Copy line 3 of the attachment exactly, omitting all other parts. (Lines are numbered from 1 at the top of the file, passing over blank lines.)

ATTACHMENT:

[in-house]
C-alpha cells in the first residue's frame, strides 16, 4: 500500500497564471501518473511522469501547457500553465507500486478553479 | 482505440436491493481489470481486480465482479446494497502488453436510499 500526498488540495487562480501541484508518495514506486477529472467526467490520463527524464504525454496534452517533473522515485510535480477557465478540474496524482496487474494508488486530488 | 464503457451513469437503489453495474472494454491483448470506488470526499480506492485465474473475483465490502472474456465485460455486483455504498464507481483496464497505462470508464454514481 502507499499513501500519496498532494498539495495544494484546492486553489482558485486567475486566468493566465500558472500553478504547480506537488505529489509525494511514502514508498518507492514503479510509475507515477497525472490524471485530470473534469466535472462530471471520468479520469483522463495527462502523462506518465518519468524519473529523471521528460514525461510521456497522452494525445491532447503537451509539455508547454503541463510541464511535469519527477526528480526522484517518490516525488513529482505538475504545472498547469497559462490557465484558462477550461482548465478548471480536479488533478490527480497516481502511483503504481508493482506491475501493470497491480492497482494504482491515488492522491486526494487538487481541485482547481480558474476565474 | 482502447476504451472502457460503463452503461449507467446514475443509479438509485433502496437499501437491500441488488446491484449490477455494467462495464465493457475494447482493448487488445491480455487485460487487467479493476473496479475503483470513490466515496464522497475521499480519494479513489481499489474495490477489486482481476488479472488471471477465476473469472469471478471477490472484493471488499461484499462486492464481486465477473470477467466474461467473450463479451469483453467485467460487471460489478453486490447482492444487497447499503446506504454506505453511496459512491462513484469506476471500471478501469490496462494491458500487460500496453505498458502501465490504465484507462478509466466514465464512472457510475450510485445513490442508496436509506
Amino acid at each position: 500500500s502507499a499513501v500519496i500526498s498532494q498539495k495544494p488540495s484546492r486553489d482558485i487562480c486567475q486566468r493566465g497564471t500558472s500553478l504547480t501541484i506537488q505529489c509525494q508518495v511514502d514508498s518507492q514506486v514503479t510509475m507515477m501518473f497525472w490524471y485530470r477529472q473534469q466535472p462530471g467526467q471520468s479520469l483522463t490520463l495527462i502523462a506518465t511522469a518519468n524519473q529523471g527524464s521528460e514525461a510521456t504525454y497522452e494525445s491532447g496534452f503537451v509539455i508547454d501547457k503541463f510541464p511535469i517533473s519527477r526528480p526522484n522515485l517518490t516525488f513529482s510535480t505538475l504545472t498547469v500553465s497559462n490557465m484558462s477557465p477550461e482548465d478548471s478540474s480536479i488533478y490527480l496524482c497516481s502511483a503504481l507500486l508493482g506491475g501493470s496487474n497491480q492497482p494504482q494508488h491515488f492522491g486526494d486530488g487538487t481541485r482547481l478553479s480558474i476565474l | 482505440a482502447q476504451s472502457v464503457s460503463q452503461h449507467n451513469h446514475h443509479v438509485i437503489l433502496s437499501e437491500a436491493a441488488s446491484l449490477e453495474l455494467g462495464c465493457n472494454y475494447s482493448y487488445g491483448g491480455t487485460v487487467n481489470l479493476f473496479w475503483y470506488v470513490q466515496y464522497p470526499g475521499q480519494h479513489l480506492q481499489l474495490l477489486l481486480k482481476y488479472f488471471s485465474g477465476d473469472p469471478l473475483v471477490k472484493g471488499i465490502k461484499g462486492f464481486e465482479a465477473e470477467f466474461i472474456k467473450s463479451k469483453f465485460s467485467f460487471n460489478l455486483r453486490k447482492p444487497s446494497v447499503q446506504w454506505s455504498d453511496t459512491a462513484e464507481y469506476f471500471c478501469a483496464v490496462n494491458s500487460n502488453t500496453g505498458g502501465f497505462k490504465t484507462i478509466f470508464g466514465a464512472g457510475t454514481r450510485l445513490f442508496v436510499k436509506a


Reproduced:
Amino acid at each position: 500500500s502507499a499513501v500519496i500526498s498532494q498539495k495544494p488540495s484546492r486553489d482558485i487562480c486567475q486566468r493566465g497564471t500558472s500553478l504547480t501541484i506537488q505529489c509525494q508518495v511514502d514508498s518507492q514506486v514503479t510509475m507515477m501518473f497525472w490524471y485530470r477529472q473534469q466535472p462530471g467526467q471520468s479520469l483522463t490520463l495527462i502523462a506518465t511522469a518519468n524519473q529523471g527524464s521528460e514525461a510521456t504525454y497522452e494525445s491532447g496534452f503537451v509539455i508547454d501547457k503541463f510541464p511535469i517533473s519527477r526528480p526522484n522515485l517518490t516525488f513529482s510535480t505538475l504545472t498547469v500553465s497559462n490557465m484558462s477557465p477550461e482548465d478548471s478540474s480536479i488533478y490527480l496524482c497516481s502511483a503504481l507500486l508493482g506491475g501493470s496487474n497491480q492497482p494504482q494508488h491515488f492522491g486526494d486530488g487538487t481541485r482547481l478553479s480558474i476565474l | 482505440a482502447q476504451s472502457v464503457s460503463q452503461h449507467n451513469h446514475h443509479v438509485i437503489l433502496s437499501e437491500a436491493a441488488s446491484l449490477e453495474l455494467g462495464c465493457n472494454y475494447s482493448y487488445g491483448g491480455t487485460v487487467n481489470l479493476f473496479w475503483y470506488v470513490q466515496y464522497p470526499g475521499q480519494h479513489l480506492q481499489l474495490l477489486l481486480k482481476y488479472f488471471s485465474g477465476d473469472p469471478l473475483v471477490k472484493g471488499i465490502k461484499g462486492f464481486e465482479a465477473e470477467f466474461i472474456k467473450s463479451k469483453f465485460s467485467f460487471n460489478l455486483r453486490k447482492p444487497s446494497v447499503q446506504w454506505s455504498d453511496t459512491a462513484e464507481y469506476f471500471c478501469a483496464v490496462n494491458s500487460n502488453t500496453g505498458g502501465f497505462k490504465t484507462i478509466f470508464g466514465a464512472g457510475t454514481r450510485l445513490f442508496v436510499k436509506a